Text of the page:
Other symptoms that patients with CFS may experience include:

  • Feeling unrefreshed after a night’s sleep
  • Chronic insomnia
  • Muscle or joint discomfort
  • Headaches
  • A sore throat
  • Swollen glands
  • Trouble thinking, remembering, or focusing
  • Flu-like symptoms
  • Dizziness or sickness
  • Fast or irregular heartbeats (heart palpitations)
  • Intolerance to orthostatic pressure (going from lying or seated to standing positions makes the patient light-headed, dizzy, or faint)

According to the majority of people, overexercising exacerbates their symptoms. Symptoms might fluctuate in severity from day to day, or even within a single day.

Because the symptoms of CFS are similar to those of other conditions, it’s important to consult a doctor to get a proper diagnosis.

Some people are affected by CFS in cycles, with times of feeling worse followed by periods of feeling better.

Symptoms may even go away completely in certain cases, and the condition is known as remission. It’s still conceivable that symptoms will return later, which is known as a relapse.

It can be tough to control the symptoms in this cycle of remission and relapse, but it is achievable.

How is chronic fatigue syndrome diagnosed?

Chronic Fatigue Syndrome (CFS) does not have a test.

A general practitioner should inquire about the medical history and conduct a physical examination.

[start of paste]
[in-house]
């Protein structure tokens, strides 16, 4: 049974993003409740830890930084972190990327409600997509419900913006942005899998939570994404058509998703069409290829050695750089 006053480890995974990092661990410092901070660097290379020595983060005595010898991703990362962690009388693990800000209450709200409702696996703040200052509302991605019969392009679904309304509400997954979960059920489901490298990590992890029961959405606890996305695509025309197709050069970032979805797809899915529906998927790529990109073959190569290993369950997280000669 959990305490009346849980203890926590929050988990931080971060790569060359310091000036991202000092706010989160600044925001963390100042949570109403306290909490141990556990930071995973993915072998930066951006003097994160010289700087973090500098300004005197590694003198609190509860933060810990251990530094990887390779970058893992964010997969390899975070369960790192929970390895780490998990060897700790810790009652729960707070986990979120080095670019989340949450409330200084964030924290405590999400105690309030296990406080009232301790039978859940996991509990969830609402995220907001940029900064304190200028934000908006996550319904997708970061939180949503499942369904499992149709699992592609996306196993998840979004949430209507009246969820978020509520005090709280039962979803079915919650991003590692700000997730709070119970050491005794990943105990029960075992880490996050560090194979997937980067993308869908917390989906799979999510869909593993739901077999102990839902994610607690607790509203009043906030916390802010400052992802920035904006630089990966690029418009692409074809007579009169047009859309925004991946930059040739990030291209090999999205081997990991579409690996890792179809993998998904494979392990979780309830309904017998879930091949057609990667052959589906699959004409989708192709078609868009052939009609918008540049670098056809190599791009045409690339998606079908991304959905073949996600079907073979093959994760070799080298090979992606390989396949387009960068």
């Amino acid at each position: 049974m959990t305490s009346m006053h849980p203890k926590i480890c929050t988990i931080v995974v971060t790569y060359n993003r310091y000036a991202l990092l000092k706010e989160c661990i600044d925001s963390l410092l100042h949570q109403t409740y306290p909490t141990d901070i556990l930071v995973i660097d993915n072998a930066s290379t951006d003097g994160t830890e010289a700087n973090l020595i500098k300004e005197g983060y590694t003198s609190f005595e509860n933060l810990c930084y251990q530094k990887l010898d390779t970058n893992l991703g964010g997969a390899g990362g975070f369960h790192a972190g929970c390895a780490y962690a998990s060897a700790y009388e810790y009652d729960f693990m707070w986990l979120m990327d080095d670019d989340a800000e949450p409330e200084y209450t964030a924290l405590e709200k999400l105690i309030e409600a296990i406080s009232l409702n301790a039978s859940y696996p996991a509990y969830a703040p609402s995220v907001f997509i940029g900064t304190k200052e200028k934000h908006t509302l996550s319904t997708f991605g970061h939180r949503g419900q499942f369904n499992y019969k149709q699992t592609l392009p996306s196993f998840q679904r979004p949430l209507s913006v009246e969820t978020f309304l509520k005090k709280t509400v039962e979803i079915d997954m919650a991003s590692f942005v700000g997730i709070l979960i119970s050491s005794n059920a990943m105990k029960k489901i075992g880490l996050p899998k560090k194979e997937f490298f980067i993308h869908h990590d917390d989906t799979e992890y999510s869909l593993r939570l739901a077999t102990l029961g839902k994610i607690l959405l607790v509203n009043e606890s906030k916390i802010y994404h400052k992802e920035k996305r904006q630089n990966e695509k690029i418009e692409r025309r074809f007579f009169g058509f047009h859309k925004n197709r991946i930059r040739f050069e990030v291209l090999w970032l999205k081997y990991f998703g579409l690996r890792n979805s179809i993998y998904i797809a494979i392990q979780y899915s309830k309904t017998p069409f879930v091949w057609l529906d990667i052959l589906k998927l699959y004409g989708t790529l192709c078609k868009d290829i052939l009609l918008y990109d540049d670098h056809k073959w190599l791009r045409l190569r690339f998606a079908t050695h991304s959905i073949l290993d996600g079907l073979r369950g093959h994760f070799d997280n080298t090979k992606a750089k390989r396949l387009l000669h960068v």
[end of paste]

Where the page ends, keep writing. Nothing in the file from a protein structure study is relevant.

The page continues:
Your doctor may also recommend testing. Blood tests or urine tests to rule out other issues like anemia (a lack of red blood cells), an underactive thyroid gland, or liver and kidney issues, as other disorders with comparable symptoms must be checked out first. Diagnosing CFS might take some time.

CFS diagnostic guidelines

As per the National Institute for Health and Care Excellence (NICE), doctors should consider diagnosing CFS if a patient experiences extreme fatigue that other factors cannot explain. It implies the patient cannot do the things they used to do, and it worsens after movement or light exercise, such as a brief walk.

If a child or young person under the age of 18 exhibits suspected CFS symptoms, they should be sent to a paediatrician within six weeks .

How can chronic fatigue syndrome be treated?

Chronic fatigue syndrome has no known remedy. The focus of treatment is on symptom alleviation. The symptoms that are the most bothersome or incapacitating should be addressed first.

Medications

Prescription and over-the-counter drugs can help with some of the symptoms of chronic fatigue syndrome. Here are several examples:

  • Depression- Many people who suffer from long-term illnesses, such as chronic fatigue syndrome, are also depressed. Treatment for depression may make it simpler for the patient to deal with the symptoms of chronic fatigue syndrome. Antidepressants in low doses can also aid with sleep and pain relief.
  • Orthostatic intolerance- It is a condition in which a person  feels dizzy on standing or sitting upright from a lying down position. When standing or sitting upright, some people with chronic fatigue syndrome, particularly adolescents, feel dizzy or queasy. Blood pressure or heart rhythm medications may be beneficial.